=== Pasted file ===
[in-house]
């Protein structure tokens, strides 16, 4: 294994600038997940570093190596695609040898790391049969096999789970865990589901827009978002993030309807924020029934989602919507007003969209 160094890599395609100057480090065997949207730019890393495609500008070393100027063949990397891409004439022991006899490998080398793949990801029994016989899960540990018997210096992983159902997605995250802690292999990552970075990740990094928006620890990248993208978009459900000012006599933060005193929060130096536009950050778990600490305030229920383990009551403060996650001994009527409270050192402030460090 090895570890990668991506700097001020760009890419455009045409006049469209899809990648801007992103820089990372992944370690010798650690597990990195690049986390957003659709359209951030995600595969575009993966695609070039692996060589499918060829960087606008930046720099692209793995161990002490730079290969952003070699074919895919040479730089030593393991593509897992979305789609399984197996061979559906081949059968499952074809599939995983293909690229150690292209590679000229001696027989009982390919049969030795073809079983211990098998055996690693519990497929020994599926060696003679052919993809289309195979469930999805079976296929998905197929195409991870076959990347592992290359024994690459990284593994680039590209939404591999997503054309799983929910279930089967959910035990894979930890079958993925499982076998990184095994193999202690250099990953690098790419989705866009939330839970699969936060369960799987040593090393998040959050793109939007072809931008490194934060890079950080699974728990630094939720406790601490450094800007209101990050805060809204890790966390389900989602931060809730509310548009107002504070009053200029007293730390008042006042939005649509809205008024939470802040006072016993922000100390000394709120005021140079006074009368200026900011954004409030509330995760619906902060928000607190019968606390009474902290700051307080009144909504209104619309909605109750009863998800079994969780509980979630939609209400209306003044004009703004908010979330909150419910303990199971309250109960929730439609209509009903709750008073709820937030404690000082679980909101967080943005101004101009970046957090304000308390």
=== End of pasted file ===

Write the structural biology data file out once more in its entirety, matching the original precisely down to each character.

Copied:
[in-house]
């Protein structure tokens, strides 16, 4: 294994600038997940570093190596695609040898790391049969096999789970865990589901827009978002993030309807924020029934989602919507007003969209 160094890599395609100057480090065997949207730019890393495609500008070393100027063949990397891409004439022991006899490998080398793949990801029994016989899960540990018997210096992983159902997605995250802690292999990552970075990740990094928006620890990248993208978009459900000012006599933060005193929060130096536009950050778990600490305030229920383990009551403060996650001994009527409270050192402030460090 090895570890990668991506700097001020760009890419455009045409006049469209899809990648801007992103820089990372992944370690010798650690597990990195690049986390957003659709359209951030995600595969575009993966695609070039692996060589499918060829960087606008930046720099692209793995161990002490730079290969952003070699074919895919040479730089030593393991593509897992979305789609399984197996061979559906081949059968499952074809599939995983293909690229150690292209590679000229001696027989009982390919049969030795073809079983211990098998055996690693519990497929020994599926060696003679052919993809289309195979469930999805079976296929998905197929195409991870076959990347592992290359024994690459990284593994680039590209939404591999997503054309799983929910279930089967959910035990894979930890079958993925499982076998990184095994193999202690250099990953690098790419989705866009939330839970699969936060369960799987040593090393998040959050793109939007072809931008490194934060890079950080699974728990630094939720406790601490450094800007209101990050805060809204890790966390389900989602931060809730509310548009107002504070009053200029007293730390008042006042939005649509809205008024939470802040006072016993922000100390000394709120005021140079006074009368200026900011954004409030509330995760619906902060928000607190019968606390009474902290700051307080009144909504209104619309909605109750009863998800079994969780509980979630939609209400209306003044004009703004908010979330909150419910303990199971309250109960929730439609209509009903709750008073709820937030404690000082679980909101967080943005101004101009970046957090304000308390």